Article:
PUTRAJAYA: Tan Siew Lin (pic) says she will not rest until her beloved daughter’s murderer and rapist is executed.
Her daughter Annie Kok was a victim of serial killer Rabidin Satir, infamously known as “Rambo Bentong” who has been sentenced to death for his crimes.
However, if the government proceeds with its plan to abolish the mandatory death penalty, Tan’s daughter’s killer will be spared the gallows.
“He must be hanged. I want him to die. I will only be at peace once I know the killer has been hanged.
“Until today, I still remember my dear Annie. Sometimes I cry alone in the bathroom. Every June on the sixth, which is her birthday, I will feel sad thinking of her, ” said an emotional Tan at a press conference at the Legal Affairs Division here.
Tan, 57, was among several families of murdered victims who had come before the select committee that was set up to study and advise the government on replacing the mandatory death sentence.
The nine-man panel is chaired by ex-Chief Justice of Malaysia Tan Sri Richard Malanjum.
Annie’s stepfather Sew Kok Wee, 63, said she would have been 28 years old this year.
“She would probably follow in the footsteps of her elder sister and become a teacher today.
“She may be my stepdaughter, but her death pains me too. If the killer is not hanged, there will be no closure and we will never be at peace, ” said Sew.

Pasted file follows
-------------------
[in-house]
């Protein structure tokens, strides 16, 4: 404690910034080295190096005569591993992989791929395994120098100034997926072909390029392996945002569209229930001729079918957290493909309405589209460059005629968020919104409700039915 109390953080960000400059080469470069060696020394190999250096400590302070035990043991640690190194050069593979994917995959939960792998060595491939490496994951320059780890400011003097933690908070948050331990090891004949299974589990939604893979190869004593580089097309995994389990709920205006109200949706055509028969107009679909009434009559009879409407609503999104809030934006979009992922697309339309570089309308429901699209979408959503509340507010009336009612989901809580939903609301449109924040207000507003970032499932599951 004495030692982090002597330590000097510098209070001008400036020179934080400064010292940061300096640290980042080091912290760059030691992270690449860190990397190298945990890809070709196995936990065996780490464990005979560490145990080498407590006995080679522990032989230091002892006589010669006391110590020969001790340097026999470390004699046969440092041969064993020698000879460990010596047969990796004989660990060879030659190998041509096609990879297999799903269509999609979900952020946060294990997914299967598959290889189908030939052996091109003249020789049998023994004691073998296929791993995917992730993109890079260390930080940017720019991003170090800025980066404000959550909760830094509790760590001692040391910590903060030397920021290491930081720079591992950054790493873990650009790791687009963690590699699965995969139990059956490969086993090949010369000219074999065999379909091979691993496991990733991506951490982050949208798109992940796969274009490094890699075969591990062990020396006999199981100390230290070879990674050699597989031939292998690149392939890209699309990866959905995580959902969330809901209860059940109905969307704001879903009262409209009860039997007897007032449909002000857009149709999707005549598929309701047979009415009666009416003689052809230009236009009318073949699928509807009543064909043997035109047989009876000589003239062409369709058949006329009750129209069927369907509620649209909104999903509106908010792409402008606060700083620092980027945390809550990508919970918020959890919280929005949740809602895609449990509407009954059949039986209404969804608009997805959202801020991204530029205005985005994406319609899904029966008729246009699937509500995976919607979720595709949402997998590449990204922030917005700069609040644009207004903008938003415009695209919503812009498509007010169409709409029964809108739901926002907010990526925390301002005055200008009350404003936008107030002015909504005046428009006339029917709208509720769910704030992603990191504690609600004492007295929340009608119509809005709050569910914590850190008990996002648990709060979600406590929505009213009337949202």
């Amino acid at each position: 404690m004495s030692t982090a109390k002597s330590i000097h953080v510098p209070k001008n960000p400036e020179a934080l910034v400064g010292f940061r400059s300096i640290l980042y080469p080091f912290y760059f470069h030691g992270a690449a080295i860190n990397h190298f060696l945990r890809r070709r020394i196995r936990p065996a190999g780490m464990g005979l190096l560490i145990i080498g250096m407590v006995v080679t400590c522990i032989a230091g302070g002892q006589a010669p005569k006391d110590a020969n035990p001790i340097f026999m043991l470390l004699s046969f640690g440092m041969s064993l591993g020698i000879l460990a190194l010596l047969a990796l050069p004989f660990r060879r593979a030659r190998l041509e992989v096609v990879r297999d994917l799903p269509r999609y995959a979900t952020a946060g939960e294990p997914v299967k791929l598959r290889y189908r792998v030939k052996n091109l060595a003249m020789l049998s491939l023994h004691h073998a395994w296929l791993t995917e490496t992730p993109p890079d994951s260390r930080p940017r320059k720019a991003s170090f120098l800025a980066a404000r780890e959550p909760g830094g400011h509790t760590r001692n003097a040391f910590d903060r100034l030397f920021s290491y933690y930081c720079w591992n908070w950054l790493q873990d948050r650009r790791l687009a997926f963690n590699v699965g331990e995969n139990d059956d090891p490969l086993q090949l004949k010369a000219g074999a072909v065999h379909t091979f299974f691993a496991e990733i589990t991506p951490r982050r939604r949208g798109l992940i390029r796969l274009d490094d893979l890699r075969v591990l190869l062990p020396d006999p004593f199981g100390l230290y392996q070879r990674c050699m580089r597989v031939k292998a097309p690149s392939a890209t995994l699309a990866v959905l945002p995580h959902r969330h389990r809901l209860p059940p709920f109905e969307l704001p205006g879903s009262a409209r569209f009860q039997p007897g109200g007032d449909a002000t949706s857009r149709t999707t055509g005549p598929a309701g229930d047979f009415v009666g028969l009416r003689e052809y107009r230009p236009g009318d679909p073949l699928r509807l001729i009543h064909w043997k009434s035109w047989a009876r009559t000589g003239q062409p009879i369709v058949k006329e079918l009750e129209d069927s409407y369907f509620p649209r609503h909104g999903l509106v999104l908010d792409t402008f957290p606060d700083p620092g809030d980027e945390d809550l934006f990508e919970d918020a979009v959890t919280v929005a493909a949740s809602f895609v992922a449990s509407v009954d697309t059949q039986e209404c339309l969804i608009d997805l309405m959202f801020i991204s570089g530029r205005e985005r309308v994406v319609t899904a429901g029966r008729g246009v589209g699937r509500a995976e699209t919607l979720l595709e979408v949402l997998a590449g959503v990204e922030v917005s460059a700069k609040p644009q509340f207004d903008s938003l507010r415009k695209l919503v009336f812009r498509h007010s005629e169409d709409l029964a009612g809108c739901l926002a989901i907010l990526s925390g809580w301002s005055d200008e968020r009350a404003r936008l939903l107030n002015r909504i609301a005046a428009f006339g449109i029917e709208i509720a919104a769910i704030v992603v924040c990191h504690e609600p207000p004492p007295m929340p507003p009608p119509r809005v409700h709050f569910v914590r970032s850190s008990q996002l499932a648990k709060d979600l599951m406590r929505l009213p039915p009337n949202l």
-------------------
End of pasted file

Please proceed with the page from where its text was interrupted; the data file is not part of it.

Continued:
Christine Teng, a lawyer representing the families, said the select committee was merely doing lip service by calling up the victims’ families for a meeting.
“The families feel that the committee has already made its mind up, that they want to go ahead with abolishing the mandatory death sentence, ” she said.
“We have been excluded from exchanges with the government and also blocked from going into Parliament to submit our petition.”
Philanthropist Tan Sri Robert Phang, who was also at the press conference, urged the government to call for a public referendum to decide on whether the mandatory death penalty should be abolished.
“I am sure if a referendum is called, more people would vote against the abolition, ” he said.
“The government should not turn Malaysia into a haven for criminals to get away with their crime.”
The government had announced plans to abolish the mandatory death sentence for 11 offences – nine under the Penal Code and two under the Firearms (Increased Penalties) Act 1971.